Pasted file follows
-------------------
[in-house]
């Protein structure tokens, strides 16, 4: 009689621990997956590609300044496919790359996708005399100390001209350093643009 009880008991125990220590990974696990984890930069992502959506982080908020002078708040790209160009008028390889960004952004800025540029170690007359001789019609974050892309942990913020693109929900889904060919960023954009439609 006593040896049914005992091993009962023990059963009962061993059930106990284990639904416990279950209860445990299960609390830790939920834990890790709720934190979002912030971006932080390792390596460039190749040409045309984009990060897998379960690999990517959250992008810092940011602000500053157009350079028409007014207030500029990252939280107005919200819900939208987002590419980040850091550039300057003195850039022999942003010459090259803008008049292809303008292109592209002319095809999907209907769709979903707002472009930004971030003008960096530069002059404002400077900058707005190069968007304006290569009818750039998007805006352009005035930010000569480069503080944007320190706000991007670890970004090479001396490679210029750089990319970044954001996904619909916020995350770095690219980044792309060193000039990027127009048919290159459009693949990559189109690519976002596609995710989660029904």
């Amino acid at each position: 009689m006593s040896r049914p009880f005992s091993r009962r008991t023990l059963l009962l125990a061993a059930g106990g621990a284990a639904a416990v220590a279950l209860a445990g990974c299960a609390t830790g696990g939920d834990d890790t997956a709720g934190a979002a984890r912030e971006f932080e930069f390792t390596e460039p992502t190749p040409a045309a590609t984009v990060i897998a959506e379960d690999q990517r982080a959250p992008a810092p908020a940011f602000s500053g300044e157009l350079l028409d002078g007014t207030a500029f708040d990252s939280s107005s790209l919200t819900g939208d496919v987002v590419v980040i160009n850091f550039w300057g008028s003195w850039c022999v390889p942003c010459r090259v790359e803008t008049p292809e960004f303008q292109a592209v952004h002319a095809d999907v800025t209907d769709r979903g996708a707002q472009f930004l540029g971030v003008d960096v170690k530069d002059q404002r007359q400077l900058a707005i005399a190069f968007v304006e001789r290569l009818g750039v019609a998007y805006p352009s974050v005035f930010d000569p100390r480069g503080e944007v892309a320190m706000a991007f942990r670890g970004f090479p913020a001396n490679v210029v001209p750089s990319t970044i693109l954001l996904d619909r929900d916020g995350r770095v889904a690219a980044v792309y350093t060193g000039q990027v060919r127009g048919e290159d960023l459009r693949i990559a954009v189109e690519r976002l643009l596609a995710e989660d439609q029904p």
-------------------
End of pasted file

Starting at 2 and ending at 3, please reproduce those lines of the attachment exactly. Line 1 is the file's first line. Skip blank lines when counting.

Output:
């Protein structure tokens, strides 16, 4: 009689621990997956590609300044496919790359996708005399100390001209350093643009 009880008991125990220590990974696990984890930069992502959506982080908020002078708040790209160009008028390889960004952004800025540029170690007359001789019609974050892309942990913020693109929900889904060919960023954009439609 006593040896049914005992091993009962023990059963009962061993059930106990284990639904416990279950209860445990299960609390830790939920834990890790709720934190979002912030971006932080390792390596460039190749040409045309984009990060897998379960690999990517959250992008810092940011602000500053157009350079028409007014207030500029990252939280107005919200819900939208987002590419980040850091550039300057003195850039022999942003010459090259803008008049292809303008292109592209002319095809999907209907769709979903707002472009930004971030003008960096530069002059404002400077900058707005190069968007304006290569009818750039998007805006352009005035930010000569480069503080944007320190706000991007670890970004090479001396490679210029750089990319970044954001996904619909916020995350770095690219980044792309060193000039990027127009048919290159459009693949990559189109690519976002596609995710989660029904």
């Amino acid at each position: 009689m006593s040896r049914p009880f005992s091993r009962r008991t023990l059963l009962l125990a061993a059930g106990g621990a284990a639904a416990v220590a279950l209860a445990g990974c299960a609390t830790g696990g939920d834990d890790t997956a709720g934190a979002a984890r912030e971006f932080e930069f390792t390596e460039p992502t190749p040409a045309a590609t984009v990060i897998a959506e379960d690999q990517r982080a959250p992008a810092p908020a940011f602000s500053g300044e157009l350079l028409d002078g007014t207030a500029f708040d990252s939280s107005s790209l919200t819900g939208d496919v987002v590419v980040i160009n850091f550039w300057g008028s003195w850039c022999v390889p942003c010459r090259v790359e803008t008049p292809e960004f303008q292109a592209v952004h002319a095809d999907v800025t209907d769709r979903g996708a707002q472009f930004l540029g971030v003008d960096v170690k530069d002059q404002r007359q400077l900058a707005i005399a190069f968007v304006e001789r290569l009818g750039v019609a998007y805006p352009s974050v005035f930010d000569p100390r480069g503080e944007v892309a320190m706000a991007f942990r670890g970004f090479p913020a001396n490679v210029v001209p750089s990319t970044i693109l954001l996904d619909r929900d916020g995350r770095v889904a690219a980044v792309y350093t060193g000039q990027v060919r127009g048919e290159d960023l459009r693949i990559a954009v189109e690519r976002l643009l596609a995710e989660d439609q029904p």